Would you give away half your company’s inventory? Would you write off a percentage of your revenue? How about spending hard-earned profits on people who will never, ever become your customers?

At a glance, these ideas sound like pages from the Chapter 11 playbook. But many brands and specialty retailers are finding success in this approach. In a crowded and commoditized marketplace, a giving program can be a key differentiator. We spoke with three companies that are redefining the way they do business by focusing on the business of doing good. Outdoor brands Osprey Packs, MiiR, and Proof Eyewear have each put charitable programs at the core of their business models. Here, they share what they’re doing, how it impacts their business, and why you should join them.  

Great Old Broads for Wilderness, courtesy Osprey Packs Inc.

Great Old Broads for Wilderness, courtesy Osprey Packs Inc.


Today’s consumers are highly informed and extremely selective with the companies they choose to support. They use their dollars to make purchases, but also as tools foradvocacy.

Sam Mix, Conduit of Corporate Outreach for Osprey Packs, Inc. remarks,In today’s reputation economy, what we stand for as a business may be just as important as what we design, manufacture, and sell. I feel that today’s consumer expects good corporate citizenship and values the efforts Osprey puts forth.”

Sunglasses manufacturer Proof Eyewear has had a similar understanding of their reputation. They’ve been focused on showing consumers the power of their wallets. “The customer response to our Do Good projects is always incredibly humbling. I think it plays a huge role in our success,” says Keara Donick, Proof’s PR + Marketing Director, “because it is a piece that people can really latch on to and see the effects of.”

Proof Eyewear's Uganda Project, photo by Cristi Dame

Proof Eyewear's Uganda Project, photo by Cristi Dame


Companies are moving beyond the now-ubiquitous buy-one, give-one model. Instead of simply gifting product, they are building programs that create significant, long-term impact on people’s lives. In some cases, they’re building their businesses around the cause.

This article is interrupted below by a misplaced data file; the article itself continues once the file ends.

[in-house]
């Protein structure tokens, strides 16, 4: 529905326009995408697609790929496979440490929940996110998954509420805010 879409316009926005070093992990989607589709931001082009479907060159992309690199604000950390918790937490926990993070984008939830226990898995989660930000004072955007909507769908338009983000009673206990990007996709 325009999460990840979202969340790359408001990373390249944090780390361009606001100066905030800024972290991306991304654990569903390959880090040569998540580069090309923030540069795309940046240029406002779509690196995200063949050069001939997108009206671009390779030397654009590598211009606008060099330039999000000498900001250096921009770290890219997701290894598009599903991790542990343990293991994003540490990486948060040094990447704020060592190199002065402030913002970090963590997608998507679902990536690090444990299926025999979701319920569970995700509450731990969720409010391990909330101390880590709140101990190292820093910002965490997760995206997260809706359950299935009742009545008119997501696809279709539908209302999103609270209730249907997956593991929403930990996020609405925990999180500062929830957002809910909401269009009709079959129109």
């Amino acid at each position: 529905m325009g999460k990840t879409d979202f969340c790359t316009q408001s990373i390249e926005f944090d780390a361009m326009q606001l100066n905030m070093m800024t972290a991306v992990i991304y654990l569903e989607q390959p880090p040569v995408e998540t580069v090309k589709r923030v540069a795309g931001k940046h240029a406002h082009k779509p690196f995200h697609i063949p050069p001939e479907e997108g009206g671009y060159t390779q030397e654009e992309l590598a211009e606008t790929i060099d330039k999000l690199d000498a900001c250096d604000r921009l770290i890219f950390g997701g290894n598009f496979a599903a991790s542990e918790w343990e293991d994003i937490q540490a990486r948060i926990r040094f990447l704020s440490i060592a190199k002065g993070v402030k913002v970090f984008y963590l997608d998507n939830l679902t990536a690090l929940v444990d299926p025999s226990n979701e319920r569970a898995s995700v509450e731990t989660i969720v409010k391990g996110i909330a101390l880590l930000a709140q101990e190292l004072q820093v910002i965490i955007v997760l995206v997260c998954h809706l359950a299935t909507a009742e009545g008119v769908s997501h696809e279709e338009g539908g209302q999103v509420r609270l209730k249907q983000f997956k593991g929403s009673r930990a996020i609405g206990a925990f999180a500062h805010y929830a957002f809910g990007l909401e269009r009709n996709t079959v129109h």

Since their founding in 1974, Osprey Packs has made corporate philanthropy part of its DNA. One of their many initiatives is an industry-only Pro-Deal Donation Program that donates $2 from each purchase to a diverse range of non-profits. This program has the potential to donate $14,000-$16,000 annually. Since they’ve  been running many such programs for decades, the impact over time is huge.

Seattle startup MiiR gives 5% of top line revenue to trackable projects (that’s revenue, not profit). Their projects provide access to clean water, transportation, and education to people in need at home and abroad. Since 2009, they’ve given over $375,000 to national and international projects. 

Proof Eyewear has donated tens of thousands of dollars to various causes, including the hosting of eye clinics around the world which have given vision back to countless people. It’s the kind of giving that has immediate, life-changing outcomes.

Proof Eyewear's Uganda Project, photo by Travis Burke

Proof Eyewear's Uganda Project, photo by Travis Burke


Today’s philanthropic companies have broken away from a revenue-only mission statement. Their missions include serving a need, so they reverse engineer their business model to serve that need.

Such is the case for Proof, whose mission from the onset was to prove it’s possible to benefit people and places around the globe, and to do so through the sale of products made from natural materials. Giving isn’t an add-on, it’s the whole point.

MiiR’s giving program can be traced down to each individual product they sell. Every product is individually tied to a trackable clean water and health project through a unique Give Code. Customers can track their support through a unique Give Code, and follow along as the project develops. As their product assortment grows, the giving program scales in tandem, pulling from a collective giving pool to fund various projects. “MiiR could never be just a product company or just a giving company or non-profit. They work together hand in hand,” says Bryan Papé, Founder and CEO of MiiR.


These philosophies aren’t about high-minded, feel-good pop psychology. These companies see a direct correlation between giving, branding, and growth.

Mix sees the results at Osprey on a regular basis. “The benefits of a strong, recognized, and authentic corporate philanthropy program far outweigh the costs. Osprey’s example that other businesses could follow would be to focus where we all focus most, which is the bottom-line—the importance of such programs not only to fulfill needs where they exist but also support their business goals as a brand.”

The benefits extend to customer loyalty and retention as well. “Often times we hear customers say at first they thought MiiR was too good to be true,” says Papé. “Our customers love the fact that we are transparent about how we give.”

Outdoor Afro Leadership Summit, courtesy Osprey Packs Inc.

Outdoor Afro Leadership Summit, courtesy Osprey Packs Inc.


When consumers see the impact their purchases have, it validates their purchase and deepens their relationship with a brand. More and more companies are seeing their philanthropy as a natural way to create the next generation of socially-conscious customers.

Focusing companies on meaningful giving is more than a new twist on philanthropy. It represents an evolution in the role businesses play within society. It’s a monumental change, not only in how businesses are structured but also in how they define success. These days it may not be enough to build a good business—you may have to build a business that actually does good.

- Animas Media


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